Icie Gertrude Macy

Icie Gertrude MacyIcie Gertrude Macy was born on July 23, 1892 on a farm five miles east of Gallatin, Missouri. She was the third child among four born to her parents. Her roots were traced to a Thomas Macy who emigrated to the United States from England in 1635 and his wife, Sarah Hopcott.

Icie Macy began her education in a one-room schoolhouse close to her home. In 1907, she entered Central College for Women in Lexington, Missouri where, at her father’s insistence, she majored in music. After an intensive three-year effort, she became convinced that she did not have the talent for the work, but she was inspired by a creative woman biology teacher, Lily G. Egbert, to choose a career in science. Egbert introduced Macy into the panorama of science by assigning each of them to prepare papers on the realities of the plant world, ten great scientists, and astronomy.

After seven years in Central College for Women, following the wishes of her parents, she entered the Randolph-Macon Women’s College in Virginia. There she studied chemistry under the guidance of a second splendid teacher, Mary Sherrill, who was the acting head of the Chemistry Department. After one year, Macy obtained a BA degree and transferred to the University of Chicago and studied chemistry under the guidance of the imminent chemist, Julius Stieglitz, the Nobel Prize Winner in Physics, Robert A. Milikan and A. A. Michelson. After graduation in 1916, she became the perhaps first woman Assistant Instructor in Freshman Chemistry at the University of Colorado at Boulder. As recounted in detail by Harold H. Williams in his extended essay on Icie Macy (American Institute of Nutrition. 1984), the year was tumultuous. She was derided by the students probably because of her gender and not given credit for research that she conducted with a senior faculty member.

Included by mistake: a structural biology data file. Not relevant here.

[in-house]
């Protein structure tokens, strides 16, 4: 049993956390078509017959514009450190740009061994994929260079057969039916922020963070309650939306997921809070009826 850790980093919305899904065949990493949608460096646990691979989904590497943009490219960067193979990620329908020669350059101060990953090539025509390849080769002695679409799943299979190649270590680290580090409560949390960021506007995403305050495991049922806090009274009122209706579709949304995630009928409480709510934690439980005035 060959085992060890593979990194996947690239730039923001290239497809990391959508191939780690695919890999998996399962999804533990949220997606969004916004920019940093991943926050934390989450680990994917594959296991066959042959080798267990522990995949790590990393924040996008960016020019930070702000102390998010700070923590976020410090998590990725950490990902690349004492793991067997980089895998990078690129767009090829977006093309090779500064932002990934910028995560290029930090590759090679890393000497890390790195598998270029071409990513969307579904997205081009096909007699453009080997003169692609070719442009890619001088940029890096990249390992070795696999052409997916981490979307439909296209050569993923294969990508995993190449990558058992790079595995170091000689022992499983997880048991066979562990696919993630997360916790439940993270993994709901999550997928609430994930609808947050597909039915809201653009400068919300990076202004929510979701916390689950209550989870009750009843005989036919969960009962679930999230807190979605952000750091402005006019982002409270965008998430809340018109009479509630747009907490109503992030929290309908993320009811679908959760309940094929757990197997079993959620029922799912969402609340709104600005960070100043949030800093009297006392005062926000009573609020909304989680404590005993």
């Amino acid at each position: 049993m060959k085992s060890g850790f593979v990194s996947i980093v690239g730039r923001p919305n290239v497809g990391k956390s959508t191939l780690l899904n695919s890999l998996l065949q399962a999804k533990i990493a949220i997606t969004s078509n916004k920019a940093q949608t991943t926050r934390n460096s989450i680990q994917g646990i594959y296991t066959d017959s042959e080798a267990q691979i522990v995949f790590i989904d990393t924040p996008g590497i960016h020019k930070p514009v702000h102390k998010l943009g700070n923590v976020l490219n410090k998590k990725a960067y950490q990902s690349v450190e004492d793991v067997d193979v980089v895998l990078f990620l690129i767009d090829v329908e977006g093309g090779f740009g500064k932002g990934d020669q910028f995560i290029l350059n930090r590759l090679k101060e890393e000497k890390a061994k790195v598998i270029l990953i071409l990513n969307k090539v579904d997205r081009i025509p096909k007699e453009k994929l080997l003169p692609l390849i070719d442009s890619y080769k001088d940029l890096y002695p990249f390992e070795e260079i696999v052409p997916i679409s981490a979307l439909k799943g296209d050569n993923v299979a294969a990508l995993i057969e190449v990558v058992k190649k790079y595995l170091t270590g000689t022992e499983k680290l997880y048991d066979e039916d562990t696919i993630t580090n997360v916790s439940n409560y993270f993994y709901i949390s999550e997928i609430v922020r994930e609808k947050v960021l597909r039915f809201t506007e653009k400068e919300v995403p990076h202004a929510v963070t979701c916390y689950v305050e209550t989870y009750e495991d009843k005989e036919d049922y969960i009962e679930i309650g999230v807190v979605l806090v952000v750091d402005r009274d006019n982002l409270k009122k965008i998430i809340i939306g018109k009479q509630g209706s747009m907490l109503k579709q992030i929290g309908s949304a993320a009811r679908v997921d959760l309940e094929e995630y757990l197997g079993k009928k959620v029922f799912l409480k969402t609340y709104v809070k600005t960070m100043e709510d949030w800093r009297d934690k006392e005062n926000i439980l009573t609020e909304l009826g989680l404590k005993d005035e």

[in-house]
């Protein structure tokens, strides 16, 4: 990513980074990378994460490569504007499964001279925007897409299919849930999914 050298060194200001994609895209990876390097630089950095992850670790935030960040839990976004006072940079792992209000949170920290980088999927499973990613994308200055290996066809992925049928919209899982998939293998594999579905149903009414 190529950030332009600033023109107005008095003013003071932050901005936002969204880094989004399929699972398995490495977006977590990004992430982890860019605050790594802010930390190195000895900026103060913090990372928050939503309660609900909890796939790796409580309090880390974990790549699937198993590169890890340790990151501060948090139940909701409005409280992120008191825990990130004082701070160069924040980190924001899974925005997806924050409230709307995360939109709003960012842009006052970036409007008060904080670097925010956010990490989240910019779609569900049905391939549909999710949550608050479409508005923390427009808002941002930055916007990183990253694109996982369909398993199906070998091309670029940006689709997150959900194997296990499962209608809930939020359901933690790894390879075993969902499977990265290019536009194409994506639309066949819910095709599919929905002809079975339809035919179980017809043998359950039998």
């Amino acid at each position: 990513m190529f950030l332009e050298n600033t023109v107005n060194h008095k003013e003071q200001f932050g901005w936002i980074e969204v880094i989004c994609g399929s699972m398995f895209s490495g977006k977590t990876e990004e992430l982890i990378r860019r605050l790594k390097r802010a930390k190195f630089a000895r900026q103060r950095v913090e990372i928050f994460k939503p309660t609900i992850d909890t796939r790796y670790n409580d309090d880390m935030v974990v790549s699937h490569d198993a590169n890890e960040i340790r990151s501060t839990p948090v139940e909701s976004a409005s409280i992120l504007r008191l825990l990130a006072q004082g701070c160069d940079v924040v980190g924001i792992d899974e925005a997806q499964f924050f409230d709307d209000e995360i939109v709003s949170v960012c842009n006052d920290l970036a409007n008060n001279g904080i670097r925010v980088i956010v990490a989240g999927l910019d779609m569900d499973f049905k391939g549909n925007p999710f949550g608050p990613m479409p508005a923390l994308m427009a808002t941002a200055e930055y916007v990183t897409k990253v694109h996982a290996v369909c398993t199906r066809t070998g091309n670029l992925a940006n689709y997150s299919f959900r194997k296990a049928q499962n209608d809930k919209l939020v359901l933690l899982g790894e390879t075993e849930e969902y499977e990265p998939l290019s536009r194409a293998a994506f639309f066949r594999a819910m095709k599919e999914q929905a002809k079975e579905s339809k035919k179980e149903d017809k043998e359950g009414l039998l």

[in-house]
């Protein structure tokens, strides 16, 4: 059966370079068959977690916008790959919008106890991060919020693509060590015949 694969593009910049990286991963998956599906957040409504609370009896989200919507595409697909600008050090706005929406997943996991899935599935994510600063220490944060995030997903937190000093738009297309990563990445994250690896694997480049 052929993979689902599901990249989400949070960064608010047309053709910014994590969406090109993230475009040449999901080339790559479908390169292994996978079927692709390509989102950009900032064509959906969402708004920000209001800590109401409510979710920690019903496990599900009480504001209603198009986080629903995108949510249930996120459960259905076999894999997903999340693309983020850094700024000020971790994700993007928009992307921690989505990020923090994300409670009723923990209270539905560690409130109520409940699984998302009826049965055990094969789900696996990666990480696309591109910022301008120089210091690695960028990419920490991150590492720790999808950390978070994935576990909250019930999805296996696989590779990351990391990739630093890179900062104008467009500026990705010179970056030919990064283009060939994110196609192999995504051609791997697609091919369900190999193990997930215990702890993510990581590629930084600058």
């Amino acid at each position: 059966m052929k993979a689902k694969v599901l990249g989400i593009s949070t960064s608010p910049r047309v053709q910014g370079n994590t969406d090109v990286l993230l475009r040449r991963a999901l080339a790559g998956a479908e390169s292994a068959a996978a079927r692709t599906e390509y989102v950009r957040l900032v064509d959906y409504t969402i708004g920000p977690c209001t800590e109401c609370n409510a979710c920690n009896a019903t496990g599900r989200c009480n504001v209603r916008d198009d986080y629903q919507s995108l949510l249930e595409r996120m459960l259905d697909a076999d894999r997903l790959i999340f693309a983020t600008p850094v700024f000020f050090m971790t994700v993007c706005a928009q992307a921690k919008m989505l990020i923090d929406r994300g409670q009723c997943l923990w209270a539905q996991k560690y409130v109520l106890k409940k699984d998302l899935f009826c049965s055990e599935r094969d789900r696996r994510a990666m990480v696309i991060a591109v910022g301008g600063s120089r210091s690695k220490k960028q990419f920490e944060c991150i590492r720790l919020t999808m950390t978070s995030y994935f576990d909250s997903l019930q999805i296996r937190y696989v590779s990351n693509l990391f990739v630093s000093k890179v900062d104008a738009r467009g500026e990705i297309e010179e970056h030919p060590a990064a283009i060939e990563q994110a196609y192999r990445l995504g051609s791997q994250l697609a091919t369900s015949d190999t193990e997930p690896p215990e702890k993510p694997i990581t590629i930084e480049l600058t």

She gladly accepted a Teaching Assistantship in Physiological Chemistry at the Medical School of the University of Colorado. There she came under the positive influence of the director of the Department, Robert C. Lewis, a recent graduate from Yale. He and Professor Lafayette B. Mendel from Yale, arranged for her to enter graduate studies at Yale. Armed with a Master’s degree from Colorado, Macy left for Yale. During her two years at Yale, Macy found her niche and gained self-confidence in research. She stated: